A day or so later, he was going on about his recently purchased biscotti from a local deli – complaining that this treat he had picked up on a whim was not really a classic biscotti. I chimed in with my pronunciation of the word from my Italian studies, and explained how it is the Italian word for cookie. The Brits call cookies “biscuits,” related to similar etymology.

I should have left the conversation at that point. All my work on holding my tongue, all my understanding of Polyvagal theory, my Christian training – none of it was “front of mind” when he uttered his next sentence. He had been to Italy, and he claimed there were two pronunciations based on whether classic biscotti, or simple cookies were being enjoyed.

I reacted, and I shouldn’t have. I said, “I don’t believe you.” Where did that come from? Pent up frustration? A need to prove that my experience and education was superior – to my brother-in-law – who I usually get along with?

Maybe it was the extra junk I had eaten that tanked my executive function in that moment. Perlmutter wouldn’t have a problem with that. But that didn’t clear my conscience, or give me an excuse that most people would swallow. He shrugged his shoulders, and we peacefully moved on to other conversations.

I’m not giving him a total pass – he has his idiosyncrasies, too. But, I really didn’t want to act that way to a family member when he was a guest in my home.

Just like I’m working on my gut health, I’m working on removing the “shoulda, coulda, woulda” scripts from my wheel of revolving thoughts. I’m not obsessing about this lapse. Too much life to live. I’m very experienced in asking for forgiveness.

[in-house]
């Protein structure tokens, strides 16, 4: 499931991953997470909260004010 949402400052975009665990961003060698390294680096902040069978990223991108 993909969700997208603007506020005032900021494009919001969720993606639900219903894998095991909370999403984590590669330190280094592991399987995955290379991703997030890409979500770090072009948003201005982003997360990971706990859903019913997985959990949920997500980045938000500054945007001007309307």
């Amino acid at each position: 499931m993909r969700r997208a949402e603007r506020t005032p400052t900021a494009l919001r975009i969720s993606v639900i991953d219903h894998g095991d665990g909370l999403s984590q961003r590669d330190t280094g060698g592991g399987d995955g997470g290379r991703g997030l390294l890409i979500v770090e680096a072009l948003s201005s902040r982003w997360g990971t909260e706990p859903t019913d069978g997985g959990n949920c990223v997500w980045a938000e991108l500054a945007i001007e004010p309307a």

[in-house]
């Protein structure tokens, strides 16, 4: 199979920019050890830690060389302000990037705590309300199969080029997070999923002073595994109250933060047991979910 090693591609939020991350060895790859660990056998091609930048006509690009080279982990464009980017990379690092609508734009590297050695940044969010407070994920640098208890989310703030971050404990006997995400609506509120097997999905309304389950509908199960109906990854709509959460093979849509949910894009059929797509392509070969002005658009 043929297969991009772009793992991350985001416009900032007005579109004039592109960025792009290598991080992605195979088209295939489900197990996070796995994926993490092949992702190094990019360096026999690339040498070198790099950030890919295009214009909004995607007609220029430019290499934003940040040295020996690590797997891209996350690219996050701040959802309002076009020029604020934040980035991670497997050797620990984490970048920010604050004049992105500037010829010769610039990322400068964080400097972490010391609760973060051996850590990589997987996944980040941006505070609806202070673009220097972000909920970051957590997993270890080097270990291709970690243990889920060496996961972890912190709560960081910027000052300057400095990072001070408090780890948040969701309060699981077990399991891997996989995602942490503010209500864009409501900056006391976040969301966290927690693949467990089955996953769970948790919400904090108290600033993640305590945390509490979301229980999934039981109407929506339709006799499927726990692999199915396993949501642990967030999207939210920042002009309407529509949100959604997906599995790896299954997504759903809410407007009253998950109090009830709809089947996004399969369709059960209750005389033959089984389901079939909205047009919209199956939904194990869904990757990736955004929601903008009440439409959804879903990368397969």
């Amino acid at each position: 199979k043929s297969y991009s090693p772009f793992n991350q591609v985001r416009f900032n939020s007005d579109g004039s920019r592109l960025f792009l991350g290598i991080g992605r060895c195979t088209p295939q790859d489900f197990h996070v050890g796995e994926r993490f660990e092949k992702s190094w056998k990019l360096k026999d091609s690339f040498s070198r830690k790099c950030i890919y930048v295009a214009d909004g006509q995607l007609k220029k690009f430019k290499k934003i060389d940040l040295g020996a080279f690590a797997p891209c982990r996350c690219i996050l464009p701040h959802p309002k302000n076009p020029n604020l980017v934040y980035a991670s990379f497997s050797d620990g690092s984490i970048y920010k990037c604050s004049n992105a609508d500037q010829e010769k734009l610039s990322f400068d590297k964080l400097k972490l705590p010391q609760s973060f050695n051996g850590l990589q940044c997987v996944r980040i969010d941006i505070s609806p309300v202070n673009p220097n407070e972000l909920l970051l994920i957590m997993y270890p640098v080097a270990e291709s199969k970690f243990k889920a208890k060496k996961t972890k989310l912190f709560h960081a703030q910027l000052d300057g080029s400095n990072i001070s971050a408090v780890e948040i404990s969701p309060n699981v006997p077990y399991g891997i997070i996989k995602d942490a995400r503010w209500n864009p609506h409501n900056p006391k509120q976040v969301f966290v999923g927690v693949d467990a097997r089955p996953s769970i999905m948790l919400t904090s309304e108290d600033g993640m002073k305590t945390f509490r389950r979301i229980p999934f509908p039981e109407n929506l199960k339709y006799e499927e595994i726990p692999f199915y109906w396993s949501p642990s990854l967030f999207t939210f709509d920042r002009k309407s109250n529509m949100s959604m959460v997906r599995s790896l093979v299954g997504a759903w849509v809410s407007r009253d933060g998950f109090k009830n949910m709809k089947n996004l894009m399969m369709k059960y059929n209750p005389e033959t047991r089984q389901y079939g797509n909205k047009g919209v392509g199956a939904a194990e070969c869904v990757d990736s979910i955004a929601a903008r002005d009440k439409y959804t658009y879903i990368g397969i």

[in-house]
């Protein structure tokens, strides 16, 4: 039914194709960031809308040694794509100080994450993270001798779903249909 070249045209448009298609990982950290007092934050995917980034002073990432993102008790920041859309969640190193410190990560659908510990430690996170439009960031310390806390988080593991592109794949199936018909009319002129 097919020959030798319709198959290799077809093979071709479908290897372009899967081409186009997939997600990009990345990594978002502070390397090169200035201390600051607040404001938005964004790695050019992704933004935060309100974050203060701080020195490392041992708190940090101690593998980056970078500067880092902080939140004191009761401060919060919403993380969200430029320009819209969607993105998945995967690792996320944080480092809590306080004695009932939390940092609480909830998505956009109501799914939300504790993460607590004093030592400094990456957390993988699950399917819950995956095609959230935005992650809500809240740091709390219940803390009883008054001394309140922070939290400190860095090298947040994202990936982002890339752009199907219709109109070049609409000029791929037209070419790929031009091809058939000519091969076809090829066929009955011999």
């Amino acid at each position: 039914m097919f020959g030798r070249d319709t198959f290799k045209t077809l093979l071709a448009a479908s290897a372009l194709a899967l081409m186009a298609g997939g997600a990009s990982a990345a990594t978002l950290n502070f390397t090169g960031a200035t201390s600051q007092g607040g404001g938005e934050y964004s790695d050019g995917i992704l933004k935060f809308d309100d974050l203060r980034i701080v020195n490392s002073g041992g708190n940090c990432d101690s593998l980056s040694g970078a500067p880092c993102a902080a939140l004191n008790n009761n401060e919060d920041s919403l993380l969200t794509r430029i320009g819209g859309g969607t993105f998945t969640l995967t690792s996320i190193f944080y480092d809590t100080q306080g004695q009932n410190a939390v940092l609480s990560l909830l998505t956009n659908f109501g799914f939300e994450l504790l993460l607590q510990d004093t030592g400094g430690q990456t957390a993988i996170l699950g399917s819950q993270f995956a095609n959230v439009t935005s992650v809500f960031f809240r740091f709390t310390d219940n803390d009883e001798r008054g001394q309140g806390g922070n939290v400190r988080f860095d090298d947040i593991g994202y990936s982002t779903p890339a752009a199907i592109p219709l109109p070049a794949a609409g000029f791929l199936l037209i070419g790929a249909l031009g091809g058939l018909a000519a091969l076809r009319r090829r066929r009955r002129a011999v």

If I give the Mini the right fuel – avoiding trashy gasoline, supplementing with the best fuel additives I can find, she will last. She will perform, maybe even purr. It’s the same deal with this “chassis” I walk around in – brain and body. Keep the junk out – and I’ve got a fighting chance to avoid “gut punches.” Garbage in, garbage out, but that garbage owly processes its way out, through the brain, and other organs, keeping them from doing their jobs at their peak effectiveness.

I have not found a more effective therapy to help me cope, and to help me perform – to LIVE with my autism — than controlling what goes in my mouth. Is this a cure for autism? No, but life is better for many on the spectrum when they, or their caregivers, study and change their food habits.

Don’t just take my word for it. Read Perlmutter’s book. Hear former Mrs. Universe Heidi Scheer talk about moving her autistic son from some of the severest autism symptoms to very few symptoms with nutrition. He went from extreme detachment and not speaking at all – to mainstreaming in elementary school and living a very close to normal life. All from doing away with consuming bad stuff, and eating only good stuff.

I’m a believer. That may be half the battle – believing that autism symptoms can improve. I hope this post does not condemn you, but encourages you that another option may be opening for you. Got a “gut instinct” all of a sudden? I hope so.

Published by Bart Shoaf

Blogging about victories and challenges as a middle-aged man with a late diagnosis of Autism Spectrum Disorder.